The CAP Trial (Cluster randomised trial of PSA testing for prostate cancer), set out to find out if inviting men aged 50-69 for a single prostate specific antigen (PSA) test would help detect high risk cancers earlier and if treating these cancers earlier would mean that men would live longer.
The trial, which involved almost 600 GP practices in the UK and included more than 400,000 men, is the largest trial ever to investigate prostate cancer screening.
The trial compared 189,386 men who were invited to have a one-off PSA test with 219,439 men who were not invited for screening.
Read the trial results here.
NEWS! CANCER RESEARCH UK AWARD FOR CAP EXTENDS FOLLOW UP UNTIL 2021 Extending follow-up for a median of 15 years will provide up-to-date empirical data to populate lifetime models of screening cost-effectiveness and inform lead time based models of lifetime risks of over-diagnosis and over-treatment where there is little international consensus.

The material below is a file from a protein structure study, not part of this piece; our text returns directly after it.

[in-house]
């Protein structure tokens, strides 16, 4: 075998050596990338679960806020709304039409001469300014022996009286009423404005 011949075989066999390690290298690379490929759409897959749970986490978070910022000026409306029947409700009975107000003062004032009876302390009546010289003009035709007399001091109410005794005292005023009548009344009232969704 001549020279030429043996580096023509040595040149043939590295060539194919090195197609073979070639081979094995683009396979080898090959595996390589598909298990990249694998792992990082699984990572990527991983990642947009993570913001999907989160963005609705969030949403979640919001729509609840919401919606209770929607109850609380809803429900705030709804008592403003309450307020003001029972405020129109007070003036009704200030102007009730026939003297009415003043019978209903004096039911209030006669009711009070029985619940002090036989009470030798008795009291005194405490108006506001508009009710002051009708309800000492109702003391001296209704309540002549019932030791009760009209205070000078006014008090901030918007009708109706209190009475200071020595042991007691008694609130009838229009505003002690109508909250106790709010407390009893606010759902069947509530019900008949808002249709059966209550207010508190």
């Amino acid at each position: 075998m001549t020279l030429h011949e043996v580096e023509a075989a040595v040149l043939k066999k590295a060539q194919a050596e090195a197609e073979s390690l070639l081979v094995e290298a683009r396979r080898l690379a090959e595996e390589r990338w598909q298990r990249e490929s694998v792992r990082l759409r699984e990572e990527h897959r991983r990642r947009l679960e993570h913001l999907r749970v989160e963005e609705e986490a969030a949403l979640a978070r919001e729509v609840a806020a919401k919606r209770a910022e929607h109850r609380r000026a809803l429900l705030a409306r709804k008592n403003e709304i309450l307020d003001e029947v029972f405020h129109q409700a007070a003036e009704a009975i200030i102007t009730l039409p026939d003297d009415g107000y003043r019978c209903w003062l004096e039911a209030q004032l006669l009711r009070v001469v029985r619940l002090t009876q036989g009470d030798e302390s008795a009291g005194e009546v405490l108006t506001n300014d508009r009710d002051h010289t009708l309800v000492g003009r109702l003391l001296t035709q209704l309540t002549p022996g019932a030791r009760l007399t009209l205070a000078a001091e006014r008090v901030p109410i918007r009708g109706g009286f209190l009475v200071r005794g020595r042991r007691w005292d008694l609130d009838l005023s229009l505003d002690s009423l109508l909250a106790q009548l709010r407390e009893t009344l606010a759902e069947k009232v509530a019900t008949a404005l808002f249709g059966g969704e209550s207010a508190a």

The legal basis for personal data to be obtained and processed for is Article 6 (1) (e) processing is necessary for the performance of a task carried out in the public interest. And the legal basis for health information data is Article 9 (2) (i) processing is necessary for reasons of public interest in the area of public health and Article 9 (2) (j) processing is necessary for reasons of public interest in the area of research. Public interest is defined here as: provide an evidence base for public policy decision-making; provide an evidence base for decisions which are likely to significantly benefit the UK economy, society or quality of life of people in the UK; and to replicate, validate or challenge existing research.